Maputo — Mozambique's Constitutional Council on Monday sharply criticised the National Elections Commission (CNE) for the way it had handled the procedures leading up to the 28 October general and provincial elections.
In its ruling proclaiming the election results, the Council pointed out that the calendar for the elections drawn up by the CNE "does not indicate with precision and clarity the deadlines for electoral acts, particularly those for the phase of delivering candidates' nomination papers".
In particular, the CNE announced exactly the same period (1 June to 29 July) for both the registration of parties for the parliamentary elections and for the delivery of candidates' nomination papers.
This procedure was in violation of the law, which regards the registration of parties, and the delivery of nomination papers as quite separate.
The law envisages the possibility of appealing to the Constitutional Council against the CNE's decisions on such matters as the legality of political parties' names and symbols. Yet the CNE effectively made this impossible, since the calendar said that the CNE would decide on the legality of names and symbols only after the end of the period for delivery of nomination papers.
This was not an academic issue. There were strong suspicions that one new party, the PLD (Party of Freedom and Development), chose a turkey as its symbol to confuse the electorate, since the main extra-parliamentary force, the Mozambique Democratic Movement (MDM) also has a domestic bird, a cockerel, as its symbol.
The most flagrant case was that of the PPD (Popular Democratic Party), a completely obscure group, which obviously chose its name in order to steal votes from the much better known PDD (Party of Peace, Democracy and Development), led by the former number two in Renamo, Raul Domingos.
But the CNE's calendar, described by the Council as "incoherent", made it almost impossible to address such issues.
The CNE also had a legal obligation to publish lists of candidates on three separate occasions - first, immediately after the end of the period for presenting nomination papers (29 July); second, after all the nomination papers had been checked for irregularities (5 September); and finally, after any appeals by parties against the lists had been decided by the Constitutional Council (19 September).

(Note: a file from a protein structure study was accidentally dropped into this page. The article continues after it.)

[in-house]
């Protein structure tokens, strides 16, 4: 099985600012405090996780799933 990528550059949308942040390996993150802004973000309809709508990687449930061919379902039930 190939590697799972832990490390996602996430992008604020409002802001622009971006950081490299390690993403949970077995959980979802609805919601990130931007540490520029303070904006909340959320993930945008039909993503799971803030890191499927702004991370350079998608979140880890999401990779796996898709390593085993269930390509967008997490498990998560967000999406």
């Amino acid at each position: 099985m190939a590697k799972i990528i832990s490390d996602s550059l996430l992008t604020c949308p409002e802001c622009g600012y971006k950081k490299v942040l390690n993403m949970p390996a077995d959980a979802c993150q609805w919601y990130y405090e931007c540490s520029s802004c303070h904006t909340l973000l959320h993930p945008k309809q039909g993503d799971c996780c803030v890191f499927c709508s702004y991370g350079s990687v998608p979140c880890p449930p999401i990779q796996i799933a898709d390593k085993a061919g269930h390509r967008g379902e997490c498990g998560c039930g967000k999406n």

In fact, the CNE only posted one set of lists of candidates on its notice board, on the night of 5/6 September. Even this was incomplete, since it only included the lists that were accepted, and not those that the CNE rejected, although the law states clearly that the rejected lists must also be posted.
The Council pointed out that failure to publish the list of candidates immediately after receiving their nomination papers meant that the parties could not check the lists for any omissions. The parties were thus being denied information they needed for any possible appeal against the CNE to the Council.
The Council also noted that three elections were held, not one. The CNE should therefore have submitted three separate sets of minutes to the Council. Instead, the CNE's decisions on the three elections were bundled together in one document. When the Council asked for separate minutes for the separate elections, all it received were two additional photocopies of the same document.
The electoral bodies, the Council added, needed to explain their decisions better, and always notify parties and candidates of those decisions. It would thus be desirable for the CNE and its subordinate bodies "to develop complementary practical mechanisms which, on the one hand, permit greater publicity for its activities, and on the other improve communication and dialogue with the political parties and candidates".
Such measures were important "to raise the level of trust and credibility that the electoral administration should deserve".
But the Council admitted that the CNE was working with badly drafted laws with overlapping deadlines that were difficult to reconcile with each other. A key problem was that the date for the election must be announced by the President of the Republic (on the CNE's advice) at least 180 days in advance.
The Council said this was not enough time - particularly because updating the voter registration cannot occur until the election date is known (because only people aged 18 before or on the date of the election can vote).
The date for the elections should be fixed further in advance, the Council argued, "so as to allow more time for all the other electoral procedures".
A correct timetable for the elections, it said, "requires parliament to fix more realistic deadlines, which allow a properly phased and harmonised sequence of electoral acts, without overlapping".
The Council also criticized the CNE for demanding residence certificates proving that candidates for the provincial assemblies have lived in the province for at least six months. That demand is not in the law, which only requires that candidates show their identity card and their voter card.
For the voter card number indicates the province where the candidate registered to vote, and where he or she presumably lives. The identity card also shows the candidate's address. A third document is therefore unnecessary.
Opposition parties have repeatedly claimed that local authorities are unwilling to issue residence certificates for their candidates. The failure of opposition candidates to obtain these certificates is the main reason why the ruling Frelimo Party was unopposed in 67 of the 141 district constituencies used for the provincial elections.
Source: Allafrica (2009.12.28)